One of the major justifications given for developing sentencing guidelines has been the diversity and resulting disparity of sentences produced by judges for similar offenders committing similar offenses. A common practice in a state considering guidelines has been to bring a bunch of judges together (sometimes with prosecutors and defense counsel), give them all some real or hypothetical cases, and then ask them to pronounce sentence. Inevitably you would get some bizarre outliers, the same sort you would see examining real sentencing data. Based on these outliers, a case could be, and often was, made that greater uniformity was necessary and thus sentencing in that state should be more structured.
It's difficult to argue. Due process, equal protection, just basic decency--all require that offenders of a similar type receive similar sentences for similar offenses. But, in making everyone wear a diaper because a couple of people pooped, I wonder it we didn't miss the real significance of those exercises. How many of the scenario sentences were the same or very similar? That was rarely reported or even considered. There are outliers in almost every thing, hence the term. (Hence, Salma Hayek.) But maybe the real news was the usual sentence that most of the participants got close to.
A few years ago James Surowiecki published a book called The Wisdom of Crowds. While not universally convincing, he made the case that collective judgments frequently (perhaps usually) surpass the estimates of experts and professionals on topics. The usual example is the "guess the whatever" at a fair--the number of jelly beans in a jar, the amount of pennies in another jar, the weight of the fat guy. While any one guess was likely wrong (and some would be notable outliers), the average of the guesses, given enough people, was usually very close or even exactly right.
The sentencing scenarios were really "guess the sentence" games, telling us as definitively as practiced judgment could what a proper sentence was. In many cases, those sentences or ranges off them formed the basis for the eventual guidelines in the state. (In practice, such as in MD, what often happened was that a small group of judicial leaders became despondent, took the results into a room, and came back out with what they said the proper guidelines should be.) But the results tended to be sold based on the idiocy of the outliers, not on the wisdom of the judicial crowd. So, we lost an opportunity to build a foundation for the study of sentencing on reiterations of reiterations of these kinds of sentencing experiments around the nation to develop national professional parameters for sentencing.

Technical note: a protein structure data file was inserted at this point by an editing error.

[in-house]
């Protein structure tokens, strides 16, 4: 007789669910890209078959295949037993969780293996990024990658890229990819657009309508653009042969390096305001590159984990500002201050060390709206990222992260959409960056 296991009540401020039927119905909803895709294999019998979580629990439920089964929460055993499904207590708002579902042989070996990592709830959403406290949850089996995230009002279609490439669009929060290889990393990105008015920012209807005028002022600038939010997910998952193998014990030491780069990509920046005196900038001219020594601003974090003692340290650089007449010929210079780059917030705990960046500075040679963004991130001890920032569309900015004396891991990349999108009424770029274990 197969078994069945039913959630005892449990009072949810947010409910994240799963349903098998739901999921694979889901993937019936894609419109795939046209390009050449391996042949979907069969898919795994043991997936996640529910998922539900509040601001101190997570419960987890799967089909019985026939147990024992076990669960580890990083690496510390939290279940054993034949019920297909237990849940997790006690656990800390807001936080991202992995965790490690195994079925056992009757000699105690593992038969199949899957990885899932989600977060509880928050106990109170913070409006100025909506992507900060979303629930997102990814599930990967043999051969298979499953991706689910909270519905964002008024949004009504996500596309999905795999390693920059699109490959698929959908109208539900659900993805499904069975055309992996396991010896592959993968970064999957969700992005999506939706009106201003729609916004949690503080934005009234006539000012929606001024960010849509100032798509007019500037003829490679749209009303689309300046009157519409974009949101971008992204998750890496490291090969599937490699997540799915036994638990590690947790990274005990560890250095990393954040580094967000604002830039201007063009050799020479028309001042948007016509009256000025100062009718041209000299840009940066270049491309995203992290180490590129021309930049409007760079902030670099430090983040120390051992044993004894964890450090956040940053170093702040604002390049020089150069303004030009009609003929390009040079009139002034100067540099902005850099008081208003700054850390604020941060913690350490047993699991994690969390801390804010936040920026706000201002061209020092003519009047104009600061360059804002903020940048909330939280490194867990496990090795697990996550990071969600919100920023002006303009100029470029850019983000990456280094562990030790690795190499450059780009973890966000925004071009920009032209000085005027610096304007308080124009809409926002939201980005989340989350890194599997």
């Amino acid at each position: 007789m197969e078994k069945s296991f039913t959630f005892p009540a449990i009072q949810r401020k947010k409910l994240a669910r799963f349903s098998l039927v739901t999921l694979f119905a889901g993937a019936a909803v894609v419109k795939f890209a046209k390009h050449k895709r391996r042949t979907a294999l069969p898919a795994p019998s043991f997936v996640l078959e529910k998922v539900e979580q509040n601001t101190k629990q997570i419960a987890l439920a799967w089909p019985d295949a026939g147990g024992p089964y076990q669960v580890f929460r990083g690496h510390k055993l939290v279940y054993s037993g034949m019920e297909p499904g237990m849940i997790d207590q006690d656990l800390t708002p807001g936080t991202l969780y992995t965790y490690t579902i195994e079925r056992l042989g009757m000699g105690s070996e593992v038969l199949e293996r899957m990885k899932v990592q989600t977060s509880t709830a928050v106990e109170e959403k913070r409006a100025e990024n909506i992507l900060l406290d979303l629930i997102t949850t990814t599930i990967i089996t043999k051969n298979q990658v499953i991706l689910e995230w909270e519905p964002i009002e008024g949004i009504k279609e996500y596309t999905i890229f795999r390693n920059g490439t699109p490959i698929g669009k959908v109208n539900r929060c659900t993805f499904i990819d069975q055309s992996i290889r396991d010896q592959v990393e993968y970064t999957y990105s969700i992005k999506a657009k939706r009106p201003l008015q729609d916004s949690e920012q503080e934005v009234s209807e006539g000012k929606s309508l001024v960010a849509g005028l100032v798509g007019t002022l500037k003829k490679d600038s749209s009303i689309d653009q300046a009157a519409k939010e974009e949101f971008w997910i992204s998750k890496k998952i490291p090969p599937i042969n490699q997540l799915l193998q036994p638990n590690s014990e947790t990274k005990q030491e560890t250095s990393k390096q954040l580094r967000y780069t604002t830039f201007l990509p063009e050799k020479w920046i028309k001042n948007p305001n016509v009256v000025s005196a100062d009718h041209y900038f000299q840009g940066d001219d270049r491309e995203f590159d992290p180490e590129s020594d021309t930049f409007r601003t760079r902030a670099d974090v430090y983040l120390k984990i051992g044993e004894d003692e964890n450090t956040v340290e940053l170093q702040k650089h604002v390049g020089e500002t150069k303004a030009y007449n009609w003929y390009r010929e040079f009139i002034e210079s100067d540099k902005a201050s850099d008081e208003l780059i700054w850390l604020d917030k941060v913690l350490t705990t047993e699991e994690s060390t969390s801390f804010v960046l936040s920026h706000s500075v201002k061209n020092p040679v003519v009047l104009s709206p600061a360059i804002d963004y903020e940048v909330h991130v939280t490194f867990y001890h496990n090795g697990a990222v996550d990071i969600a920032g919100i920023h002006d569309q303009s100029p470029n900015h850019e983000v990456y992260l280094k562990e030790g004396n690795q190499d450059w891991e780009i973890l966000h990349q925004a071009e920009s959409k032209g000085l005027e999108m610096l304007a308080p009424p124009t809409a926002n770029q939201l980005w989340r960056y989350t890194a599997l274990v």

If you think about it, our current sentencing data, by state or collectively as a nation, is a giant "guess the whatever" exercise for correct sentences of similar offenders committing similar offenses. Especially in states with commissions created in part to develop sentencing data bases, we've developed a massive amount of collective experience, "wisdom of crowds." (The irony is that, the more structured and prescriptive, the less valuable unless the guidelines were those based on the exercises instead of "top-down" policymakers or those self-assured judges coming out of the room.) What I would like to propose here is that we take this collective wisdom out for a spin.
We have the data now, and funding sources seem to be coming online, to actually pull together our sentencing guesses and to build on their "wisdom." All states, commission or not, if they have the data available, should now agree to partner in data sharing and pooling to generate "crowd" sentences for their similar offenders (however minutely defined within this gigantic data set) and then to analyze the offenders' subsequent recidivism, violence, or other public safety concerns. We could also do a much better job of replicating on a national level the cost-effectiveness work of the Washington State Institute for Public Policy. In fact, the foundation dollars now moving forward could either create a national sentencing WSIPP protected in a university or expand Vera for the function to do exactly these kinds of national studies. (I would go further and create a national board of professionals similar to a Cincinnatus Committee discussed in my California Challenge in earlier posts to vouch for and buffer the results to give them legitimacy, credibility, and protection, but others may feel that an unnecessary step.)
In any case, it is clear that our available pools of sentencing data contain enormous untapped potential, years and decades of "guesses" that, if Surwiecki is right, could guide effective policymaking at a time when some violent crime seems to be increasing again (assuming anyone really wants to make effective policy). As I mentioned, some of the most effective commissions have founded their guidelines precisely on this notion, killing off outliers (statistically) and taking interquartile ranges or one standard deviation each way from the mean as their recommended sentencing ranges. Plus, the arguments for linking sentencing to demonstrated data would be even stronger, even for states scared of or unimpressed by commissions and guidelines.
What do you think? Let's "open source" this, a definite "wisdom" approach. How could we frame this to get it going, get the necessary funding and support? The floor is open.